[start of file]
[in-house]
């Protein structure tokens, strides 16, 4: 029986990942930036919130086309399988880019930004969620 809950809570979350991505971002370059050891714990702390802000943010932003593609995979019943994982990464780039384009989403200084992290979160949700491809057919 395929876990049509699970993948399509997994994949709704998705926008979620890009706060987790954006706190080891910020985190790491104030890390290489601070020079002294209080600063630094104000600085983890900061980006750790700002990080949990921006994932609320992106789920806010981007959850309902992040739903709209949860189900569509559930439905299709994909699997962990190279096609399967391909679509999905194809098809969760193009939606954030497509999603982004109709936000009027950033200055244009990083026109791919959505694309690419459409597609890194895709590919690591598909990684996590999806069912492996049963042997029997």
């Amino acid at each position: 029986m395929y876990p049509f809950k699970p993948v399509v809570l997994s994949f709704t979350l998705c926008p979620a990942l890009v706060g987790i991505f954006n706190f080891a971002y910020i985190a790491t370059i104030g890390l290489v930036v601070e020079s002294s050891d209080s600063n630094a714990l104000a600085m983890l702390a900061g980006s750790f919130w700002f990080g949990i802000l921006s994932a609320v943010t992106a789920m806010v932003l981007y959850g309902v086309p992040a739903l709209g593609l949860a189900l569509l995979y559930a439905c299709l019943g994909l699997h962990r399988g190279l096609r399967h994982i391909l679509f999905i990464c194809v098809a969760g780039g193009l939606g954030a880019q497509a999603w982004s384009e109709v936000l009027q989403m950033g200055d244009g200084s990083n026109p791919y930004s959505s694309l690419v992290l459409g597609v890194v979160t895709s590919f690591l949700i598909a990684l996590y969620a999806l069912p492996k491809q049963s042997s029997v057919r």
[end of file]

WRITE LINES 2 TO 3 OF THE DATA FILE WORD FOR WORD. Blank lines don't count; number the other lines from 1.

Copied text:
């Protein structure tokens, strides 16, 4: 029986990942930036919130086309399988880019930004969620 809950809570979350991505971002370059050891714990702390802000943010932003593609995979019943994982990464780039384009989403200084992290979160949700491809057919 395929876990049509699970993948399509997994994949709704998705926008979620890009706060987790954006706190080891910020985190790491104030890390290489601070020079002294209080600063630094104000600085983890900061980006750790700002990080949990921006994932609320992106789920806010981007959850309902992040739903709209949860189900569509559930439905299709994909699997962990190279096609399967391909679509999905194809098809969760193009939606954030497509999603982004109709936000009027950033200055244009990083026109791919959505694309690419459409597609890194895709590919690591598909990684996590999806069912492996049963042997029997």
């Amino acid at each position: 029986m395929y876990p049509f809950k699970p993948v399509v809570l997994s994949f709704t979350l998705c926008p979620a990942l890009v706060g987790i991505f954006n706190f080891a971002y910020i985190a790491t370059i104030g890390l290489v930036v601070e020079s002294s050891d209080s600063n630094a714990l104000a600085m983890l702390a900061g980006s750790f919130w700002f990080g949990i802000l921006s994932a609320v943010t992106a789920m806010v932003l981007y959850g309902v086309p992040a739903l709209g593609l949860a189900l569509l995979y559930a439905c299709l019943g994909l699997h962990r399988g190279l096609r399967h994982i391909l679509f999905i990464c194809v098809a969760g780039g193009l939606g954030a880019q497509a999603w982004s384009e109709v936000l009027q989403m950033g200055d244009g200084s990083n026109p791919y930004s959505s694309l690419v992290l459409g597609v890194v979160t895709s590919f690591l949700i598909a990684l996590y969620a999806l069912p492996k491809q049963s042997s029997v057919r």